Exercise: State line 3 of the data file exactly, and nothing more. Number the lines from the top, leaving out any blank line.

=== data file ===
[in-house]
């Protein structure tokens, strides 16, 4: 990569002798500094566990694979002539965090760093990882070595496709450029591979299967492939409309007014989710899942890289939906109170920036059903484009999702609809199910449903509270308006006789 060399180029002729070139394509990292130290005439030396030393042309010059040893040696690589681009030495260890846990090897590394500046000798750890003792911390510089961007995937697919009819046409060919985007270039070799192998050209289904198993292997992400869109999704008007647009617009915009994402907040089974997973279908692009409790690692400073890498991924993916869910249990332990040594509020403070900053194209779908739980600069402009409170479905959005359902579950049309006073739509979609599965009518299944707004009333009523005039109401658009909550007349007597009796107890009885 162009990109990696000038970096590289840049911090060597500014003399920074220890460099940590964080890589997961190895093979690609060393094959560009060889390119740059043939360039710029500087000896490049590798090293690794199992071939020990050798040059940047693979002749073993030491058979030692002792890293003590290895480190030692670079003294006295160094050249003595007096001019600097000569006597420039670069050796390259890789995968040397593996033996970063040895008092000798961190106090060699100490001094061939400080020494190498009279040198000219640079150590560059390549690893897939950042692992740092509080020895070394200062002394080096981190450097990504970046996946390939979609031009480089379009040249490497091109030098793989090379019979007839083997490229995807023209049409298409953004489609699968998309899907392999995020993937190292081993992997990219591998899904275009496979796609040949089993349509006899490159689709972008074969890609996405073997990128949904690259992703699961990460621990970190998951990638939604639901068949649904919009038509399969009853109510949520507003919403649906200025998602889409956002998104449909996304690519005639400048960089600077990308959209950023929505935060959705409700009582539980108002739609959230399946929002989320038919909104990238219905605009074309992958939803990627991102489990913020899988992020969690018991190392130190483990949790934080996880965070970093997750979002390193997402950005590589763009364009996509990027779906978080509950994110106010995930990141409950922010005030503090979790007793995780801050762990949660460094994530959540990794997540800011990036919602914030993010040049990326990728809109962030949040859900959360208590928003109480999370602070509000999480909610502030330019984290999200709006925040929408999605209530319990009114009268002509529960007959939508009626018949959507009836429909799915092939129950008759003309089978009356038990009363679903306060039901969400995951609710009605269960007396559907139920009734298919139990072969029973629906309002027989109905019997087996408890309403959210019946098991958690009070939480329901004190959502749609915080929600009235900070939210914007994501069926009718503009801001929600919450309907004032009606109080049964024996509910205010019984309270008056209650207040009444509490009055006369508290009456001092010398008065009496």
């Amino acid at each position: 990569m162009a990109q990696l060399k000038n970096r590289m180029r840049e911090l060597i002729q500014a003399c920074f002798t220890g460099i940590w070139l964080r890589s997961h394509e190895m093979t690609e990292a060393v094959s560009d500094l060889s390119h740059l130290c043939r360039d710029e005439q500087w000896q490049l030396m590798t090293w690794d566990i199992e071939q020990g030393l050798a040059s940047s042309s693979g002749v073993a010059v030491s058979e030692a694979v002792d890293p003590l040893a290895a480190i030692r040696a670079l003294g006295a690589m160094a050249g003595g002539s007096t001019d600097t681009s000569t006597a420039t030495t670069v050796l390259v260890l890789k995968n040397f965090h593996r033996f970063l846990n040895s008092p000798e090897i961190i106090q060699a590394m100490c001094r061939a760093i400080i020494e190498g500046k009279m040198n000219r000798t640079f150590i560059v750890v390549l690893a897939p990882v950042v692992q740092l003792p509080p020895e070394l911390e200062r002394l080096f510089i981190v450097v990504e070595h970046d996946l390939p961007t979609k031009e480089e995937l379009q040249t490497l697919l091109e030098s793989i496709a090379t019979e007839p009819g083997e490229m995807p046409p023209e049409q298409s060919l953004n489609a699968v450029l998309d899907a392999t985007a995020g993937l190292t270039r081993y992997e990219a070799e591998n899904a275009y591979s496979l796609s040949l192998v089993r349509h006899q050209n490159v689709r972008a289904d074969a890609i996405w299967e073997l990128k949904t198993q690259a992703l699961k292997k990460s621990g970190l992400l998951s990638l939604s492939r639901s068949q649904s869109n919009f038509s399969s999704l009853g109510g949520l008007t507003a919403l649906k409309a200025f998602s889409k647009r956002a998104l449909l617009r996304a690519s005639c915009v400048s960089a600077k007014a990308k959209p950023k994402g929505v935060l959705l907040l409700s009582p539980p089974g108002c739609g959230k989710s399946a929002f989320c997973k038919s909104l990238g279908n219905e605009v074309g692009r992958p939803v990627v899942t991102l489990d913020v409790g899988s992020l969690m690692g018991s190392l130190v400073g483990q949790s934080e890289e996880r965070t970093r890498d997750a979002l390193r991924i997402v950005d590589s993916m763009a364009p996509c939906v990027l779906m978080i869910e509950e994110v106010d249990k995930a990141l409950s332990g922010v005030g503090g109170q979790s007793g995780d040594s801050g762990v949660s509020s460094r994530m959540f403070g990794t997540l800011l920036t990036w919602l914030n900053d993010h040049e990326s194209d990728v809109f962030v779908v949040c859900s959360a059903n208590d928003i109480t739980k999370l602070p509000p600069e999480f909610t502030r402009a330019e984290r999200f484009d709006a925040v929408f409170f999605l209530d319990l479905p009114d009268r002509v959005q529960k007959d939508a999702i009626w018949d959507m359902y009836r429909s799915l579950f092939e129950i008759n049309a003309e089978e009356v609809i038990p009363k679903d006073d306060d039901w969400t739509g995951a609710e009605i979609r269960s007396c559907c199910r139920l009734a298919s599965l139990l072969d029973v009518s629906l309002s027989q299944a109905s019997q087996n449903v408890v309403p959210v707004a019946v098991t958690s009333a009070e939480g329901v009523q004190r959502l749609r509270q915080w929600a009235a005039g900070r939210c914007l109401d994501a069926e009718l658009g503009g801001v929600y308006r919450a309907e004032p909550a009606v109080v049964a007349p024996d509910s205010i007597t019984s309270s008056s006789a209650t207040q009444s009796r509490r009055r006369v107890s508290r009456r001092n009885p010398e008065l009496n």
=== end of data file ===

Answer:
């Amino acid at each position: 990569m162009a990109q990696l060399k000038n970096r590289m180029r840049e911090l060597i002729q500014a003399c920074f002798t220890g460099i940590w070139l964080r890589s997961h394509e190895m093979t690609e990292a060393v094959s560009d500094l060889s390119h740059l130290c043939r360039d710029e005439q500087w000896q490049l030396m590798t090293w690794d566990i199992e071939q020990g030393l050798a040059s940047s042309s693979g002749v073993a010059v030491s058979e030692a694979v002792d890293p003590l040893a290895a480190i030692r040696a670079l003294g006295a690589m160094a050249g003595g002539s007096t001019d600097t681009s000569t006597a420039t030495t670069v050796l390259v260890l890789k995968n040397f965090h593996r033996f970063l846990n040895s008092p000798e090897i961190i106090q060699a590394m100490c001094r061939a760093i400080i020494e190498g500046k009279m040198n000219r000798t640079f150590i560059v750890v390549l690893a897939p990882v950042v692992q740092l003792p509080p020895e070394l911390e200062r002394l080096f510089i981190v450097v990504e070595h970046d996946l390939p961007t979609k031009e480089e995937l379009q040249t490497l697919l091109e030098s793989i496709a090379t019979e007839p009819g083997e490229m995807p046409p023209e049409q298409s060919l953004n489609a699968v450029l998309d899907a392999t985007a995020g993937l190292t270039r081993y992997e990219a070799e591998n899904a275009y591979s496979l796609s040949l192998v089993r349509h006899q050209n490159v689709r972008a289904d074969a890609i996405w299967e073997l990128k949904t198993q690259a992703l699961k292997k990460s621990g970190l992400l998951s990638l939604s492939r639901s068949q649904s869109n919009f038509s399969s999704l009853g109510g949520l008007t507003a919403l649906k409309a200025f998602s889409k647009r956002a998104l449909l617009r996304a690519s005639c915009v400048s960089a600077k007014a990308k959209p950023k994402g929505v935060l959705l907040l409700s009582p539980p089974g108002c739609g959230k989710s399946a929002f989320c997973k038919s909104l990238g279908n219905e605009v074309g692009r992958p939803v990627v899942t991102l489990d913020v409790g899988s992020l969690m690692g018991s190392l130190v400073g483990q949790s934080e890289e996880r965070t970093r890498d997750a979002l390193r991924i997402v950005d590589s993916m763009a364009p996509c939906v990027l779906m978080i869910e509950e994110v106010d249990k995930a990141l409950s332990g922010v005030g503090g109170q979790s007793g995780d040594s801050g762990v949660s509020s460094r994530m959540f403070g990794t997540l800011l920036t990036w919602l914030n900053d993010h040049e990326s194209d990728v809109f962030v779908v949040c859900s959360a059903n208590d928003i109480t739980k999370l602070p509000p600069e999480f909610t502030r402009a330019e984290r999200f484009d709006a925040v929408f409170f999605l209530d319990l479905p009114d009268r002509v959005q529960k007959d939508a999702i009626w018949d959507m359902y009836r429909s799915l579950f092939e129950i008759n049309a003309e089978e009356v609809i038990p009363k679903d006073d306060d039901w969400t739509g995951a609710e009605i979609r269960s007396c559907c199910r139920l009734a298919s599965l139990l072969d029973v009518s629906l309002s027989q299944a109905s019997q087996n449903v408890v309403p959210v707004a019946v098991t958690s009333a009070e939480g329901v009523q004190r959502l749609r509270q915080w929600a009235a005039g900070r939210c914007l109401d994501a069926e009718l658009g503009g801001v929600y308006r919450a309907e004032p909550a009606v109080v049964a007349p024996d509910s205010i007597t019984s309270s008056s006789a209650t207040q009444s009796r509490r009055r006369v107890s508290r009456r001092n009885p010398e008065l009496n």